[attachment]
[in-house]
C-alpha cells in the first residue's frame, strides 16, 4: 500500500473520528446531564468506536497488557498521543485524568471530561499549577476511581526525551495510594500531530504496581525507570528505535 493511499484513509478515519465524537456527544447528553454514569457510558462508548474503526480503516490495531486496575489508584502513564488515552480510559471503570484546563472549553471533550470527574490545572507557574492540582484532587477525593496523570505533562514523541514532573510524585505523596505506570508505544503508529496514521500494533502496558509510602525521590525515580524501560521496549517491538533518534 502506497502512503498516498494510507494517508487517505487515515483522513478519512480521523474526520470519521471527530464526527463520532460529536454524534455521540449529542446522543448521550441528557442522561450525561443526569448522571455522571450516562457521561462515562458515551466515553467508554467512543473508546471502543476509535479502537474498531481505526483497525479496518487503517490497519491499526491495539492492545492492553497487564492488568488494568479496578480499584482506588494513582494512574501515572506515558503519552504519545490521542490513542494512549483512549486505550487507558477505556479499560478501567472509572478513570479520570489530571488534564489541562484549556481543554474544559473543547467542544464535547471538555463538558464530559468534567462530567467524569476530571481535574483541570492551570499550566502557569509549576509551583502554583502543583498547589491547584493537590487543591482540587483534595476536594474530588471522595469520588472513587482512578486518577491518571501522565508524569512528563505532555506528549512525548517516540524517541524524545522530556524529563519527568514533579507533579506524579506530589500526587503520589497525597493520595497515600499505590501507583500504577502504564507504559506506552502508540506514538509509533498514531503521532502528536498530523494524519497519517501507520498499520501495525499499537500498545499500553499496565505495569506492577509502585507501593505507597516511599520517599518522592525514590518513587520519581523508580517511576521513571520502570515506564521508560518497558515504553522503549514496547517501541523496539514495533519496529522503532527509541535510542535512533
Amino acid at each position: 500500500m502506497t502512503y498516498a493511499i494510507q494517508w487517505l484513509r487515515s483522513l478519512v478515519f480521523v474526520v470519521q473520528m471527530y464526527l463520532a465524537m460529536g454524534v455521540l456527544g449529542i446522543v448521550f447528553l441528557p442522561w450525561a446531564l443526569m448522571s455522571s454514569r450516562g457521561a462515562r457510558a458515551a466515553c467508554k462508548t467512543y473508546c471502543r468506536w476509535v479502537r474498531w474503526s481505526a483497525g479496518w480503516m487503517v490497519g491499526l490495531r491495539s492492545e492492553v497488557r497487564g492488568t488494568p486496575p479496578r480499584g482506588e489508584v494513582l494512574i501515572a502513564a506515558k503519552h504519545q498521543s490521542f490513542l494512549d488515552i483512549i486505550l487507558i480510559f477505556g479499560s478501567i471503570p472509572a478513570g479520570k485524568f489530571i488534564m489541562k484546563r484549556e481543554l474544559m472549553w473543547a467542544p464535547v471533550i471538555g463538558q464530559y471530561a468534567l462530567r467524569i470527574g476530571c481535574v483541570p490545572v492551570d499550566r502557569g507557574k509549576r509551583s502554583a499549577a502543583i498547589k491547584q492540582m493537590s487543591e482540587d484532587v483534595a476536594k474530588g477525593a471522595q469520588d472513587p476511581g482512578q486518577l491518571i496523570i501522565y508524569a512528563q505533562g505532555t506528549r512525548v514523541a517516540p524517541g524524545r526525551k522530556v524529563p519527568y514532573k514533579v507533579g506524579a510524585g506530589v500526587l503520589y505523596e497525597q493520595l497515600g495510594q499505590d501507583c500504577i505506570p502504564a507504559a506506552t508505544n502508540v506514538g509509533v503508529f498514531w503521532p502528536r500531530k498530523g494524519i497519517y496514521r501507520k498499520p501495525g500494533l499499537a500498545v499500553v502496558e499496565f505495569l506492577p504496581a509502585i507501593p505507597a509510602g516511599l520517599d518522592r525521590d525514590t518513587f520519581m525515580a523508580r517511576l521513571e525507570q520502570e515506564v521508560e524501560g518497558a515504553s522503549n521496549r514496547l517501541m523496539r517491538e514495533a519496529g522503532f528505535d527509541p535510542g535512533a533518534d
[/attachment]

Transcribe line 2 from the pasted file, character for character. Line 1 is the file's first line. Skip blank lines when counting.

C-alpha cells in the first residue's frame, strides 16, 4: 500500500473520528446531564468506536497488557498521543485524568471530561499549577476511581526525551495510594500531530504496581525507570528505535 493511499484513509478515519465524537456527544447528553454514569457510558462508548474503526480503516490495531486496575489508584502513564488515552480510559471503570484546563472549553471533550470527574490545572507557574492540582484532587477525593496523570505533562514523541514532573510524585505523596505506570508505544503508529496514521500494533502496558509510602525521590525515580524501560521496549517491538533518534 502506497502512503498516498494510507494517508487517505487515515483522513478519512480521523474526520470519521471527530464526527463520532460529536454524534455521540449529542446522543448521550441528557442522561450525561443526569448522571455522571450516562457521561462515562458515551466515553467508554467512543473508546471502543476509535479502537474498531481505526483497525479496518487503517490497519491499526491495539492492545492492553497487564492488568488494568479496578480499584482506588494513582494512574501515572506515558503519552504519545490521542490513542494512549483512549486505550487507558477505556479499560478501567472509572478513570479520570489530571488534564489541562484549556481543554474544559473543547467542544464535547471538555463538558464530559468534567462530567467524569476530571481535574483541570492551570499550566502557569509549576509551583502554583502543583498547589491547584493537590487543591482540587483534595476536594474530588471522595469520588472513587482512578486518577491518571501522565508524569512528563505532555506528549512525548517516540524517541524524545522530556524529563519527568514533579507533579506524579506530589500526587503520589497525597493520595497515600499505590501507583500504577502504564507504559506506552502508540506514538509509533498514531503521532502528536498530523494524519497519517501507520498499520501495525499499537500498545499500553499496565505495569506492577509502585507501593505507597516511599520517599518522592525514590518513587520519581523508580517511576521513571520502570515506564521508560518497558515504553522503549514496547517501541523496539514495533519496529522503532527509541535510542535512533